Mavericks' Nowitzki still unsure when he will play
DALLAS (AP) -- Dirk Nowitzki was hoping to be back on the court sooner, even when the Dallas Mavericks were saying after his surgery that it could be at least six weeks before any basketball activity.
The perennial All-Star forward instead is finding out just how difficult and frustrating it can be recovering from surgery.
Nowitzki said Tuesday that he's still about two weeks away from getting back on the court to start running and shooting. That would put him at just more than six weeks since arthroscopic surgery on his right knee Oct. 19 - and he still isn't sure when he will start playing again after that.
"Unfortunately, I tried, but I couldn't cut the time down," Nowitzki said. "I was obviously hoping to cut that time a lot shorter. It's been a frustrating time for me, especially watching and nothing I can really do. So there have been some hard days, some frustrating days. ... But I think now it's gotten better this last week or so and now I guess I'm seeing the end of the tunnel."
Nowitzki, who never had surgery in his first 14 NBA seasons, said the goal has always been for the swelling to be gone and he has to be 100 percent strength-wise before he will play again. There are still good days and bad days with the swelling.
"Once that goal is reached, then I can obviously think about playing again," he said. "But I think we're still far away from that."
He was able this week to increase his off-court workload, including leg presses and getting back on an elliptical machine.
The 34-year-old, 7-foot German decided to have surgery after problems with swelling early in training camp. Nowitzki had issues with the same knee two seasons ago when he missed time before the Mavs won their only NBA title, then skipped a week last January to strengthen and condition that knee.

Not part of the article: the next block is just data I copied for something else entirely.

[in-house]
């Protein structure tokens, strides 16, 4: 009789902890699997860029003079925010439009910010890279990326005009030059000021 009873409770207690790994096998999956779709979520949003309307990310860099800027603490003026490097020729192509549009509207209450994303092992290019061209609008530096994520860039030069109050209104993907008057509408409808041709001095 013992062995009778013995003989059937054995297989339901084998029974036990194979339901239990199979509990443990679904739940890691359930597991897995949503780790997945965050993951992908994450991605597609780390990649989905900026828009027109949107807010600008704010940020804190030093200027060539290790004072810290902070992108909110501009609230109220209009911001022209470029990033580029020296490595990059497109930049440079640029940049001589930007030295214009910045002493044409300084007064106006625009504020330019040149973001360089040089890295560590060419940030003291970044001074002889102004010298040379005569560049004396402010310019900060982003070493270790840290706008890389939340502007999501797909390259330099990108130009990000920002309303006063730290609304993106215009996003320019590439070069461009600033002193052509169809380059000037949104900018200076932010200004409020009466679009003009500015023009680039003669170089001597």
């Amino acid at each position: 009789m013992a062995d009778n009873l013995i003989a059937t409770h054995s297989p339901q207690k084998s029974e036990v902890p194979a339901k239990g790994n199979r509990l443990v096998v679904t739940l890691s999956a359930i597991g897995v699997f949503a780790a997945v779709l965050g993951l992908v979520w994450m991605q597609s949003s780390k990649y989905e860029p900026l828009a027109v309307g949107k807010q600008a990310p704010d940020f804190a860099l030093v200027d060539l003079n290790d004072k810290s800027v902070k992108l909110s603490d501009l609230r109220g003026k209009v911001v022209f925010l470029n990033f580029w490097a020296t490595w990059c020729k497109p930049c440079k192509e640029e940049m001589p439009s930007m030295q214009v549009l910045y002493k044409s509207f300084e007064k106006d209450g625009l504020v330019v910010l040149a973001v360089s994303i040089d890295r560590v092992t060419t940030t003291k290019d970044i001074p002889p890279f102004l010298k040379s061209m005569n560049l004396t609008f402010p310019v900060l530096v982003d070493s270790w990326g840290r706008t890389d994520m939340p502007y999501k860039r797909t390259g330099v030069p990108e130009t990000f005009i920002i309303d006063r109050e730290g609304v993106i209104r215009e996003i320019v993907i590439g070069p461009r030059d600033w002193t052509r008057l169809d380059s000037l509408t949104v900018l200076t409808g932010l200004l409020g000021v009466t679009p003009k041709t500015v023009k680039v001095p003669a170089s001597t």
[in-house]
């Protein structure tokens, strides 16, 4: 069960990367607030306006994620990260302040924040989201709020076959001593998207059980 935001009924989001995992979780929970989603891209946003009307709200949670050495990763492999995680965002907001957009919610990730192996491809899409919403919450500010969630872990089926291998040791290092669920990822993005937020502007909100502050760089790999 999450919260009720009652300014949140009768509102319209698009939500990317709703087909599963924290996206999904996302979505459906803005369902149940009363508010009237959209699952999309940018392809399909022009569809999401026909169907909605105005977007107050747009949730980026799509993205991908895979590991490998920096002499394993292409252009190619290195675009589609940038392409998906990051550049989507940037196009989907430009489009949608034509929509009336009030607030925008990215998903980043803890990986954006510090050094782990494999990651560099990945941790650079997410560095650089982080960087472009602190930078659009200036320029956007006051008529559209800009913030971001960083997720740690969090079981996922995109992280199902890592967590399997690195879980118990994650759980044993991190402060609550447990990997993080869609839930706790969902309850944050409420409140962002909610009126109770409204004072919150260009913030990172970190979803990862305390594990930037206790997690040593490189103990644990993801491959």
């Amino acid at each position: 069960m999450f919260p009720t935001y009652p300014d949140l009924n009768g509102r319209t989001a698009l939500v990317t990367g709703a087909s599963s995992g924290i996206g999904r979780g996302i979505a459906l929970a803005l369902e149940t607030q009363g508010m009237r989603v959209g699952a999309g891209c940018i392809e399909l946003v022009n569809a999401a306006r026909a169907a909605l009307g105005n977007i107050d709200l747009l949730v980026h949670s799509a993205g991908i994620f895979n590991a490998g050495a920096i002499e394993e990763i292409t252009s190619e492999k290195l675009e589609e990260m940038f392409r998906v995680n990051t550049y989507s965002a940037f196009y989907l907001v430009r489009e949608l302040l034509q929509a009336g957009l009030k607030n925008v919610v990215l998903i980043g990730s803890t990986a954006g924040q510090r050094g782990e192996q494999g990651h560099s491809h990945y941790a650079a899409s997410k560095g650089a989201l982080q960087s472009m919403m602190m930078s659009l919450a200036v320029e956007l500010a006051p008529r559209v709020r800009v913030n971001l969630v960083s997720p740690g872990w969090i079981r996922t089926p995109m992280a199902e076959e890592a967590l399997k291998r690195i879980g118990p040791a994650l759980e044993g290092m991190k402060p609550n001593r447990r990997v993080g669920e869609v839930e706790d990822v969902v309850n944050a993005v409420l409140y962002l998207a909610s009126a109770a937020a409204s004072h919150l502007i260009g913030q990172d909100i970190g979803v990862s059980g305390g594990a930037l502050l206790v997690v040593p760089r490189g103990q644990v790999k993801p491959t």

The Mavericks (6-6) are trying to get by with eight new players. They could go 20 games or more before getting a chance to play with Nowitzki.
"Dirk will get there. And we know he'll be back at some point. But nobody knows exactly when that's going to be," coach Rick Carlisle said. "For right now, we've got to press forward with the guys we have and we've got to take up the slack in some of these areas where we're having some slippage and where we're losing ground."
Nowitzki said it's been tough to sit and watch knowing there are ways he could help if he was playing.
But he has no plans to rush himself back, like he had to do after the NBA lockout following the championship season.
"I need to make sure everything's right before I come back. I can't rush. I'm hoping maybe after these two years to play a couple more years," he said. "So it would be the wrong thing now to push it and come back too early and maybe make something worse for the long term. So it's been learning to be patient the last couple weeks. It's not my favorite thing to do."
When asked if there had been any setbacks in his rehabilitation, Nowitzki said it's just been a slow process that he didn't expect since he had never had surgery before.
Nowitzki said doctors didn't find anything "that was crazy or anything unexpected" during the surgery. He figures 14 NBA seasons, and playing on the German national team during the summers, just took its toll on his knee.
"I'm always a fast healer, so when I heard I'm doing this rehab, in my head I'm thinking I'm playing in 2, 3 weeks. But it just didn't work out that way," he said. "It's a piece of work, but it's getting better from here."